If you’ve never taken a class with Kelly Whittaker or Brian Weller at Barry’s Bootcamp in Boston you should – like today. There’s a reason why these trainers have an almost cult-like following in the Boston fitness community – they both have an infectious energy that pushes you to be your best. Brian, co-owner and full-time trainer at Barry's Bootcamp in Boston (3 locations) and full-time trainer Kelly challenge you to work harder and prove that it can be done because they put the work in themselves, all the while having a damn good time doing it. They make it hard not to smile while you’re sweating your ass off and what more do you want from a workout?!
We asked Kelly & Brian to interview each other so we could learn more about these hardworking hustlers. They talk about quick fixes (there aren’t any), what they do to reset, and what they’re into these days in this week’s Lovers & Fighters blog post…
Brian: All right here we go. Where did your passion for fitness originate? Give me your superhero background story.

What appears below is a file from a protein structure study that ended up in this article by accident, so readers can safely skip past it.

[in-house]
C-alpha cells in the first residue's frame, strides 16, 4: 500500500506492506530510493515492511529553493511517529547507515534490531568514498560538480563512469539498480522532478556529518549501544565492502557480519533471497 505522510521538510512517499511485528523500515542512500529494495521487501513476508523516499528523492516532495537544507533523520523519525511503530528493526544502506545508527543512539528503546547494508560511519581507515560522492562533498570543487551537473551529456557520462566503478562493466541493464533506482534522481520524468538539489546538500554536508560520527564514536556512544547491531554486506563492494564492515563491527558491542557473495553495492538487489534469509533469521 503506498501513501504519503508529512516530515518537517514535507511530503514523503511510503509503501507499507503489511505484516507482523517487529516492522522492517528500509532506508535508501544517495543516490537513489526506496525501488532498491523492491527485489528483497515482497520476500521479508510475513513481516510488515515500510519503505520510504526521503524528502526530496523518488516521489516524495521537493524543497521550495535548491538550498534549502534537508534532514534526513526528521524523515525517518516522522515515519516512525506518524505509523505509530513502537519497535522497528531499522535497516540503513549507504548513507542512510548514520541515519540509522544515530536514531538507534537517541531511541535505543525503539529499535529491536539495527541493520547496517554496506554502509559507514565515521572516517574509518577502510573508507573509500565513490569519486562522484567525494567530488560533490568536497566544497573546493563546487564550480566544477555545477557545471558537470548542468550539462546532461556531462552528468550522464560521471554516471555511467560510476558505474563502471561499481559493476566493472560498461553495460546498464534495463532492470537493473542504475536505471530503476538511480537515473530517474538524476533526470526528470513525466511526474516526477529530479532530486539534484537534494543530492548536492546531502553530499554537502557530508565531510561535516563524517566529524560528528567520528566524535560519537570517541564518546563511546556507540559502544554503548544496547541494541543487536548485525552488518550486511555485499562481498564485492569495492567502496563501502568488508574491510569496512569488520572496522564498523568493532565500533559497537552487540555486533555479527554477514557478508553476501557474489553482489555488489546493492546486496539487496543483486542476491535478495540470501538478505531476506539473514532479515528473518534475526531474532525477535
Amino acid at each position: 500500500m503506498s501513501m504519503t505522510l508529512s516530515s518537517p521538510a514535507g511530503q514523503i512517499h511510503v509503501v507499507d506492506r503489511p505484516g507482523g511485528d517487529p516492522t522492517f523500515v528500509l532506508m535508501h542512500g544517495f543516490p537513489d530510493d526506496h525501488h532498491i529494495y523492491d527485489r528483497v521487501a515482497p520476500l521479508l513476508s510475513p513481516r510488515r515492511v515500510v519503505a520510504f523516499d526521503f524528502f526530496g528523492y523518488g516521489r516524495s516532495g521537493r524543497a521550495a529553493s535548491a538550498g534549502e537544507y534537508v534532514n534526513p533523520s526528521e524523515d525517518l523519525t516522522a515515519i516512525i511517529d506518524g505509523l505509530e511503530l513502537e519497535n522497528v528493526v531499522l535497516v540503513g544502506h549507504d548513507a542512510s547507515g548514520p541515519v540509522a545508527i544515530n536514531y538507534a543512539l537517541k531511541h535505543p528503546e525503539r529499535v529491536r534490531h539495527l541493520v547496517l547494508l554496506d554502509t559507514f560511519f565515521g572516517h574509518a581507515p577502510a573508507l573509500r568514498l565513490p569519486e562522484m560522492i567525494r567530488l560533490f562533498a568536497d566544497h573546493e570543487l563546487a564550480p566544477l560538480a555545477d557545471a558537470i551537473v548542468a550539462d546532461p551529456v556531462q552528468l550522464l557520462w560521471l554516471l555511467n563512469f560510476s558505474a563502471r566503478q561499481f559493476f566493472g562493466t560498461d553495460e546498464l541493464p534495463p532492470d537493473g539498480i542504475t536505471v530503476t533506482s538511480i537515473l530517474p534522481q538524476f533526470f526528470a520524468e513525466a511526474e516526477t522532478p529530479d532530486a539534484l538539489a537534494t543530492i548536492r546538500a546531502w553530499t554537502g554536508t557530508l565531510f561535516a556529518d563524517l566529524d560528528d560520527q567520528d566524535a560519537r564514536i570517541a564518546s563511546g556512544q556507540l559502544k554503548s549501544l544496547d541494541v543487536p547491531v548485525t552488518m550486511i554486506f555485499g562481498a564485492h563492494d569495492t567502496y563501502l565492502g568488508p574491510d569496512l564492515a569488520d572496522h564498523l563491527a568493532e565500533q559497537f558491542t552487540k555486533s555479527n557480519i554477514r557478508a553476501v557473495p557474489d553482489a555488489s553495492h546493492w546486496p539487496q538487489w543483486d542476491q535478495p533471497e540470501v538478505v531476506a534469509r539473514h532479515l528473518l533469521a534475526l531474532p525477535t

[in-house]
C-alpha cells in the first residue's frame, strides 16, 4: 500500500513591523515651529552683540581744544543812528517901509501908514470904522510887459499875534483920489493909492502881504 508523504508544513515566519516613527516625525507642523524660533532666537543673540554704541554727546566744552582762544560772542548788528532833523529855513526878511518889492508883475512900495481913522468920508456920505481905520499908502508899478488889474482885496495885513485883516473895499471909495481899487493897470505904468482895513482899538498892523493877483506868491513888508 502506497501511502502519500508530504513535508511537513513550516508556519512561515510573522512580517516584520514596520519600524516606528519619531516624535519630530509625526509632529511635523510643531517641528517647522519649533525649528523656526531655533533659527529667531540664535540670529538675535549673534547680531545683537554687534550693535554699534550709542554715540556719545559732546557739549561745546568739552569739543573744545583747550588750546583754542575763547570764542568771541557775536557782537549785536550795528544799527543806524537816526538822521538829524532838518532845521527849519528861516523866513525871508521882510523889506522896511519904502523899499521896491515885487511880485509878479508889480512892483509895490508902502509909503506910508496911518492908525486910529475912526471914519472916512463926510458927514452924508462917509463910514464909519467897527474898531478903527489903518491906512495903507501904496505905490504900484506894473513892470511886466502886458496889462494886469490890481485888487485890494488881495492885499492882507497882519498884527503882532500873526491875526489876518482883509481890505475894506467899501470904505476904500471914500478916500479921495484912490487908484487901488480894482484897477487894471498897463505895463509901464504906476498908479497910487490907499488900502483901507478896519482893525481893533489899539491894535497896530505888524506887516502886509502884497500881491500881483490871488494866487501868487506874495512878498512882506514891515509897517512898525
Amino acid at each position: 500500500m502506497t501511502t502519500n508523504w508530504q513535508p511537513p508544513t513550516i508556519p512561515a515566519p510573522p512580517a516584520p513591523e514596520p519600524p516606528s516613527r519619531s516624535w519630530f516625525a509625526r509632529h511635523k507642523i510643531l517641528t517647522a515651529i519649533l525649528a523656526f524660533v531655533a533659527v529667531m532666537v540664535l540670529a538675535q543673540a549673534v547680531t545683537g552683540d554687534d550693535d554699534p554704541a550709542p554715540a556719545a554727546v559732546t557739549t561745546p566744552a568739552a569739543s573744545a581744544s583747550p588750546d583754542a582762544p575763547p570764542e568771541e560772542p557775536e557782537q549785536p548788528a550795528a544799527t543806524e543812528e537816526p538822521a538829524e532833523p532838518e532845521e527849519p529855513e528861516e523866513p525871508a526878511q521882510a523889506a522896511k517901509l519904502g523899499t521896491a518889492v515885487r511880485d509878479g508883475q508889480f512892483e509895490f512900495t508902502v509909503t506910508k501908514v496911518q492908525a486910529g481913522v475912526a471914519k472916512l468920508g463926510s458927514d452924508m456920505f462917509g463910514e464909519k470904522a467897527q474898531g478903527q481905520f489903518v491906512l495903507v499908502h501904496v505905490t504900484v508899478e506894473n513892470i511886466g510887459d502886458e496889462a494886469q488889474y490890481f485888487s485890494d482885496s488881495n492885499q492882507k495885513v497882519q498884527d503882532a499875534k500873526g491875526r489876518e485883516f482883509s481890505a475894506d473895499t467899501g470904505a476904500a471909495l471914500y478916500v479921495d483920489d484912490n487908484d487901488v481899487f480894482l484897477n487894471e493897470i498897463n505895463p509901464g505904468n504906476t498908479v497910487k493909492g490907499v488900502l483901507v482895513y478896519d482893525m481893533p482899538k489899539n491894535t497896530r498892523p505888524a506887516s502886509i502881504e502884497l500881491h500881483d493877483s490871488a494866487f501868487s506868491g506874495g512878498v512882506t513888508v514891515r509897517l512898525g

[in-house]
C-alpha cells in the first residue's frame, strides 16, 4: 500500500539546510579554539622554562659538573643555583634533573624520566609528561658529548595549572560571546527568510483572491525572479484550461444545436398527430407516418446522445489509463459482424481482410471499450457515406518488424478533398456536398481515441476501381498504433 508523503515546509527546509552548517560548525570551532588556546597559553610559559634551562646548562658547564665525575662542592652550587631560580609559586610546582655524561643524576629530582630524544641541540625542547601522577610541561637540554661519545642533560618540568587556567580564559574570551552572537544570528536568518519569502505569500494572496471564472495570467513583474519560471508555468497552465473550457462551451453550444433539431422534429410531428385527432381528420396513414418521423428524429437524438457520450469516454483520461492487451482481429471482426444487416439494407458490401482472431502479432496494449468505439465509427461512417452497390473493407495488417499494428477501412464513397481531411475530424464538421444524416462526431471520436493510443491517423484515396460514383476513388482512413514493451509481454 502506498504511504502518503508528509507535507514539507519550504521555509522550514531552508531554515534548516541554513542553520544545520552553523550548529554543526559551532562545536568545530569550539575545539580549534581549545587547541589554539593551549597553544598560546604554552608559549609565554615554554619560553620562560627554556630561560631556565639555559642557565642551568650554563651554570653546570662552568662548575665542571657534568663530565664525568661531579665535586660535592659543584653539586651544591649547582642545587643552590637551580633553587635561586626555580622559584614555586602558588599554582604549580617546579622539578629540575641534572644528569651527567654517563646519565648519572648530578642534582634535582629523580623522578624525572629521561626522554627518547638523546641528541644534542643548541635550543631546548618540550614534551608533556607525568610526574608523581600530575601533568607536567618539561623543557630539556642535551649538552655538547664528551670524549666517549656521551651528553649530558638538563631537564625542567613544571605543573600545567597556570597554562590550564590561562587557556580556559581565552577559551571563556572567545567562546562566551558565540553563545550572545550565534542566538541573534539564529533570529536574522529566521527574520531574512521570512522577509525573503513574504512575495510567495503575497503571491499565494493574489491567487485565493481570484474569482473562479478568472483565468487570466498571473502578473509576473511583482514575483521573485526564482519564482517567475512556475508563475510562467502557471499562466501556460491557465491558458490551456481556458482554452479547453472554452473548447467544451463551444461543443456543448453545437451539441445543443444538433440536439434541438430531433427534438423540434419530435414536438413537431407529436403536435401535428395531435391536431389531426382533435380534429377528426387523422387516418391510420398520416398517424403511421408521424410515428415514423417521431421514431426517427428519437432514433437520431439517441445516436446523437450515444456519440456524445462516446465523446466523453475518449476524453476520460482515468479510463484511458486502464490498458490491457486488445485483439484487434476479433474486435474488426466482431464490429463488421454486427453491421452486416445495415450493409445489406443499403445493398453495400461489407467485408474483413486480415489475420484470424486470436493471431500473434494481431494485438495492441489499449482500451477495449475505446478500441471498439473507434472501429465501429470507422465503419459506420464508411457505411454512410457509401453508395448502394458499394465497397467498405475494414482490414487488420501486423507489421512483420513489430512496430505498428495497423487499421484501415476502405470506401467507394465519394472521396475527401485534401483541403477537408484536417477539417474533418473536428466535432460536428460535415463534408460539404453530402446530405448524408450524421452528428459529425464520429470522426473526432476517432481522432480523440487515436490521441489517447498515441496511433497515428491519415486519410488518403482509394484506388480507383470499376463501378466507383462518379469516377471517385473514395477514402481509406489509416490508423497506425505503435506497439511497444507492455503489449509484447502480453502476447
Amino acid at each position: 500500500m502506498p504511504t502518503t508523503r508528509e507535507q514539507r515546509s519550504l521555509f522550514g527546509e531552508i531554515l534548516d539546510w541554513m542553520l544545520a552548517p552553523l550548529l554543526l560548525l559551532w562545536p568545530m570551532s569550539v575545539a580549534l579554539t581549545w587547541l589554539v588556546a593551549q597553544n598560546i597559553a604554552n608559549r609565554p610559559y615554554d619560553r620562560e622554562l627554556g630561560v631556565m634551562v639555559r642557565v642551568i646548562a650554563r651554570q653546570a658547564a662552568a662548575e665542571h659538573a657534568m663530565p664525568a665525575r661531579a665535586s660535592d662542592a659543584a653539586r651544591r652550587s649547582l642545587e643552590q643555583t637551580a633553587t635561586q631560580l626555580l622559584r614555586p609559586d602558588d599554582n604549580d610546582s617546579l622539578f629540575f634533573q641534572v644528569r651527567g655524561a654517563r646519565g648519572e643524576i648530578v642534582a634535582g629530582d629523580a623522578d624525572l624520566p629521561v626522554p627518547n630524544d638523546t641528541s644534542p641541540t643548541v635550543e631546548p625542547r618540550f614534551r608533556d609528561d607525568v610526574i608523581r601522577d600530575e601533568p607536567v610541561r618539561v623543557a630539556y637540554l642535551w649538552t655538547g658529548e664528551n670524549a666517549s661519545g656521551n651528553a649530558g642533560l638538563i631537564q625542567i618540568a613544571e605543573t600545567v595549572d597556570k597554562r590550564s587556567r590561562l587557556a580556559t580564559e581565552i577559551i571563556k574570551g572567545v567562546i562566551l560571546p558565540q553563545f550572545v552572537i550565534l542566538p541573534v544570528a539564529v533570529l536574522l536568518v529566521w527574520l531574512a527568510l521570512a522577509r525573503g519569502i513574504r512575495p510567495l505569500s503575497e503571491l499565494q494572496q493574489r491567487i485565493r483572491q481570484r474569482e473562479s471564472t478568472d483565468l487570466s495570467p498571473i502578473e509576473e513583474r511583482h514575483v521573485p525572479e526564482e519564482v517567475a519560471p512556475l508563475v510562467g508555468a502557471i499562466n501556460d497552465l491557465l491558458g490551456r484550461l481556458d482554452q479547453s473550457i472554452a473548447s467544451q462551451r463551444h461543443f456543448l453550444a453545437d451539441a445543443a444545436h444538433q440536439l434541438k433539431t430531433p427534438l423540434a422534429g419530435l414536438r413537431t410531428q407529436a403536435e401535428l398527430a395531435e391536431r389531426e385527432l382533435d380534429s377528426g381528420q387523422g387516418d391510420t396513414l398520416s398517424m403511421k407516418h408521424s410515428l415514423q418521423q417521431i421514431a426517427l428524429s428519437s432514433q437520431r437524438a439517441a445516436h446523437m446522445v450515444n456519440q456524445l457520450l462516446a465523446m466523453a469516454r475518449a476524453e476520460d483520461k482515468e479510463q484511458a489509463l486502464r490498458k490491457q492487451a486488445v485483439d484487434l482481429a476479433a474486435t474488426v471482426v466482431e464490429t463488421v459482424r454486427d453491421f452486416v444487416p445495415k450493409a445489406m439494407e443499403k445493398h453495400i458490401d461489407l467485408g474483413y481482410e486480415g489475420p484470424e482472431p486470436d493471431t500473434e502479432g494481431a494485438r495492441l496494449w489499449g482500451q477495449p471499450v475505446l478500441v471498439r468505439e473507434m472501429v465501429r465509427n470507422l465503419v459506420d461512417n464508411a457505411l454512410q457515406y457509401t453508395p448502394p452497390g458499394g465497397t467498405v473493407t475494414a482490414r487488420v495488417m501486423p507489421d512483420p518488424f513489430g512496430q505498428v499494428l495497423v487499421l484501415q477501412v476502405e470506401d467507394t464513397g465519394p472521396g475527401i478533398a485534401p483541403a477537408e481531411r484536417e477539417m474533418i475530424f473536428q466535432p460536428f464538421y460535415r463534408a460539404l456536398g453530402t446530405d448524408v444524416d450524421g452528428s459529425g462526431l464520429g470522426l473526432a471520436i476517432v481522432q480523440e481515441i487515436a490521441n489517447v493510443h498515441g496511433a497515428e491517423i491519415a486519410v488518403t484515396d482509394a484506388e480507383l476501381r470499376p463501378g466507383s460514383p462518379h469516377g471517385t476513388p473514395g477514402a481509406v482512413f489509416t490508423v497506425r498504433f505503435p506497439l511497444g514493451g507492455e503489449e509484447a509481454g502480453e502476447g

Kelly: I was an athlete growing up. I played pretty much every sport but I don't have very much coordination so I stuck with running, I've always been a runner. I did not play a sport in college but after graduating college and working behind a desk for a couple of years I realized that was not my passion in life. I took a class at Barry’s and the rest is history. Took a couple of classes, mostly Brian's, and realized that this was something that was going to be huge in Boston. I wanted to do this full time so I started managing and teaching, and the more I taught, the more I loved it.
Brian: But you're like an insane runner. How did that come about? How many marathons have you run?
Kelly: I’ve run 22 and I'm training for my 23rd.
Brian: Where does that passion come from? What makes you want to get up and run 400 miles every day to train -- where does that drive come from?
Kelly: To be honest, some days are easier than others. I have always been someone that is very goal motivated, so I've always loved running marathons and then recently I've really decided to focus more on the PR (personal record) aspect of it. And now that I have more time in my day to train for myself, it's just something that, and this sounds cheesy, but it's a good balance. I get to push people as my full-time job and then I get to use that as inspiration to push myself outside. And I think it helps as a trainer to have that kind of balance.